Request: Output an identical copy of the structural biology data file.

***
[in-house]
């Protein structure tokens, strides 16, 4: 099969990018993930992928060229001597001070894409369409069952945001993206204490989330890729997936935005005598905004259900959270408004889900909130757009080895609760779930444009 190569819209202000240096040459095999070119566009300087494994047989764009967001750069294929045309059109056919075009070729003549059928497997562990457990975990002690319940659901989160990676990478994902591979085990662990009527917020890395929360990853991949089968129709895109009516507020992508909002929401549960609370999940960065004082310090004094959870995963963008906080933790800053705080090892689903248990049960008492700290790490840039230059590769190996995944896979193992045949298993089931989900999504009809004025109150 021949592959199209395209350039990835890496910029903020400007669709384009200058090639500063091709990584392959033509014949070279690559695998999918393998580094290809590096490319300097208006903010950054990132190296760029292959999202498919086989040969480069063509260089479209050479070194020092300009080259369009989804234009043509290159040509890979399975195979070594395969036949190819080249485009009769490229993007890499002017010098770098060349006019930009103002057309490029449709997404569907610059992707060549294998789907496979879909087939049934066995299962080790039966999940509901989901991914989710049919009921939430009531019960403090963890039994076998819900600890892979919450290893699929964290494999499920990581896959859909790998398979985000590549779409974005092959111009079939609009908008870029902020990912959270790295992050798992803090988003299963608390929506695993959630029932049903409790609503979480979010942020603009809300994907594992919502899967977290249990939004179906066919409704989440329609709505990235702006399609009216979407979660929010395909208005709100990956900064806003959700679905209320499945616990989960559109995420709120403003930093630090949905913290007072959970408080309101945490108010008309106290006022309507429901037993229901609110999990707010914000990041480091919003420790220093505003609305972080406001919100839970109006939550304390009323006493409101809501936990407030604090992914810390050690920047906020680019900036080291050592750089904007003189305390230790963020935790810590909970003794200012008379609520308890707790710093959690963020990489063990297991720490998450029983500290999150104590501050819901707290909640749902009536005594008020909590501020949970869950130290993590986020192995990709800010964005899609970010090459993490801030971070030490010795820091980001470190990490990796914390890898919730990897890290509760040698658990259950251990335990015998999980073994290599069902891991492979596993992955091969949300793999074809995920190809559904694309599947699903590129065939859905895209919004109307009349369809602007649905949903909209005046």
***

[in-house]
């Protein structure tokens, strides 16, 4: 099969990018993930992928060229001597001070894409369409069952945001993206204490989330890729997936935005005598905004259900959270408004889900909130757009080895609760779930444009 190569819209202000240096040459095999070119566009300087494994047989764009967001750069294929045309059109056919075009070729003549059928497997562990457990975990002690319940659901989160990676990478994902591979085990662990009527917020890395929360990853991949089968129709895109009516507020992508909002929401549960609370999940960065004082310090004094959870995963963008906080933790800053705080090892689903248990049960008492700290790490840039230059590769190996995944896979193992045949298993089931989900999504009809004025109150 021949592959199209395209350039990835890496910029903020400007669709384009200058090639500063091709990584392959033509014949070279690559695998999918393998580094290809590096490319300097208006903010950054990132190296760029292959999202498919086989040969480069063509260089479209050479070194020092300009080259369009989804234009043509290159040509890979399975195979070594395969036949190819080249485009009769490229993007890499002017010098770098060349006019930009103002057309490029449709997404569907610059992707060549294998789907496979879909087939049934066995299962080790039966999940509901989901991914989710049919009921939430009531019960403090963890039994076998819900600890892979919450290893699929964290494999499920990581896959859909790998398979985000590549779409974005092959111009079939609009908008870029902020990912959270790295992050798992803090988003299963608390929506695993959630029932049903409790609503979480979010942020603009809300994907594992919502899967977290249990939004179906066919409704989440329609709505990235702006399609009216979407979660929010395909208005709100990956900064806003959700679905209320499945616990989960559109995420709120403003930093630090949905913290007072959970408080309101945490108010008309106290006022309507429901037993229901609110999990707010914000990041480091919003420790220093505003609305972080406001919100839970109006939550304390009323006493409101809501936990407030604090992914810390050690920047906020680019900036080291050592750089904007003189305390230790963020935790810590909970003794200012008379609520308890707790710093959690963020990489063990297991720490998450029983500290999150104590501050819901707290909640749902009536005594008020909590501020949970869950130290993590986020192995990709800010964005899609970010090459993490801030971070030490010795820091980001470190990490990796914390890898919730990897890290509760040698658990259950251990335990015998999980073994290599069902891991492979596993992955091969949300793999074809995920190809559904694309599947699903590129065939859905895209919004109307009349369809602007649905949903909209005046």